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PT100 input to ADC

Discussion in 'Microcontrollers' started by slepax, Jul 2, 2009.

  1. slepax

    slepax New Member

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    Hello all,

    I want to use a PT100 to read temperatures using an ADC. I understand the basics [and more] on both sides, the PT100 and the ADC, however joining both for optimum result seems a bit tough:
    • My ADC (ATmega8 to be exact) has 10bit input, which gives me 1024 sampling values.
    • The input for the whole circuit is 5v (Vin).
    • My temperature range is zero to 300deg, which means PT100 resistance of 100ohm at minimum and 217.25ohm at maximum.
    • Theoretically, with 1024 sampling values in this temperature range I should be able to sample at 1/3 deg.
    • Ideally, I would like to have 0v input when the temperature is 0deg and 5v input when the temperature is 300deg.
    My calculations showed it would be impossible to get the full range of 1024 sampling values, the maximum I could get is 2-3deg accuracy.

    I used a voltage divider to make my calculations but I am wondering if there is any better approach for this. I would love some feedbacks/opinions.

    Thanks,
    Ronen
     
  2. ericgibbs

    ericgibbs Well-Known Member Most Helpful Member

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    hi,:)
    Are you planning to use an amplifier for the PT100 RTD, so that you can span the 0 to 300C range and apply any required offset.?
    or
    just a resistive potential divider.?

    Do you have a type number or datasheet.?
     
    Last edited: Jul 2, 2009
  3. slepax

    slepax New Member

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    Hey Eric, thanks for the prompt reply!

    Not too sure about what you meant by amplifier and offset (I am kinda new to this), but the best results (only in calculations) I managed to get where using a voltage divider and 1200ohm resistor as R1 is:
    • Mininum - 0.453v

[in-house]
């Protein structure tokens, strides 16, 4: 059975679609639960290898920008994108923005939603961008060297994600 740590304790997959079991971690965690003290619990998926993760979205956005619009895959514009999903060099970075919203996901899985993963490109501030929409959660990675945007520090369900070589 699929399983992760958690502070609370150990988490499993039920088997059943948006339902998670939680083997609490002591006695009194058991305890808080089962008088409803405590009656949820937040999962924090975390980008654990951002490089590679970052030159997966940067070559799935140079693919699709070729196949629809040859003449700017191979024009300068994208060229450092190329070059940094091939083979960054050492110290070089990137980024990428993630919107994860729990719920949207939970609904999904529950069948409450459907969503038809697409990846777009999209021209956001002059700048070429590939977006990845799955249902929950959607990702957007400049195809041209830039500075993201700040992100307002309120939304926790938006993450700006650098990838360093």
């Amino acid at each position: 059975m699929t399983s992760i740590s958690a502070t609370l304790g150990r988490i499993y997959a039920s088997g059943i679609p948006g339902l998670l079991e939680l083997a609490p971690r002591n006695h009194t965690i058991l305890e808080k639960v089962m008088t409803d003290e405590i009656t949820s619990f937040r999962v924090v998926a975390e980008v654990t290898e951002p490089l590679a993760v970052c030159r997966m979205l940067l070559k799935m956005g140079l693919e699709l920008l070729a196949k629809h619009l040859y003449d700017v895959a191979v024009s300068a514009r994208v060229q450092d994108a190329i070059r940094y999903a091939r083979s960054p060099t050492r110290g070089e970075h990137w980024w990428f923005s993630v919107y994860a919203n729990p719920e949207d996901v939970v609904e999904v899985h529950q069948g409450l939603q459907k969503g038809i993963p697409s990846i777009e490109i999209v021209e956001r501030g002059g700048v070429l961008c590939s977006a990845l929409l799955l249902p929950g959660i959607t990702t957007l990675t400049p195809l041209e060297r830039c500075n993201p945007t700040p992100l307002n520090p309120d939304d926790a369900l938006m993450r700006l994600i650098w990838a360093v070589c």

• Maximum - 0.766v

    Then using a x6 voltage multiplier it will give me 2.7v to 4.6v

    And no, sorry, no datasheet.
     
  4. dave

    Dave New Member

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  5. ericgibbs

    ericgibbs Well-Known Member Most Helpful Member

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    hi,
    Looking at your figures show 0.453V at 0Cdeg and 0.766V at 300Cdeg.
    Which is a range of 0.313V for 300C change

    So for a 10bit ADC 1023, using a +5Vref, would give [0.453/5] *1023 =92 decimal.
    and [0.766/5] * 1023 = 156 decimal.

    Whats ideally needed is an amplifier with offset.
    The offset voltage of 0.453V nulled to 0V and the 'range' of 0.313V multiplied by the amp to give +5V, a gain of 15.9

    This would give the best resolution and span.

    Do you follow.?
     
  6. slepax

    slepax New Member

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    Loud and clear :)

    Just to summarise. Having an offset of 0.453v to 0, would make:

    0.453v -> 0v
    0.766v -> 0.313v

    That's great, because then I can multiply by 16 and get:
    Code (text):

    0.453v [offset 0.453v]   ->   0v [x 15]     -> 0v
    0.766v [offset 0.453v]   ->   0.313v [x 15] -> 4.7v
     
    This is great because it will almost give me the full range of 0v to 5v.

    I know how to make the voltage amplifications (LM386 and co.), but how do you make the offset?
     
  7. ericgibbs

    ericgibbs Well-Known Member Most Helpful Member

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    hi,
    As you dont have any data on the PT100, I have posted a page from a text book that may help guide you.:)

    I would suggest you consider driving the PT with a constant current in order to get the voltage output for the amplifier.
     

    Attached Files:

  8. ericgibbs

    ericgibbs Well-Known Member Most Helpful Member

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    hi,
    Multiplying in software will not give you the resolution you are expecting.

    The base value of the ADC will have a range of 64 decimal, so thats
    300/64 = 4.6, say 5C/bit.

    Is that resolution acceptable.?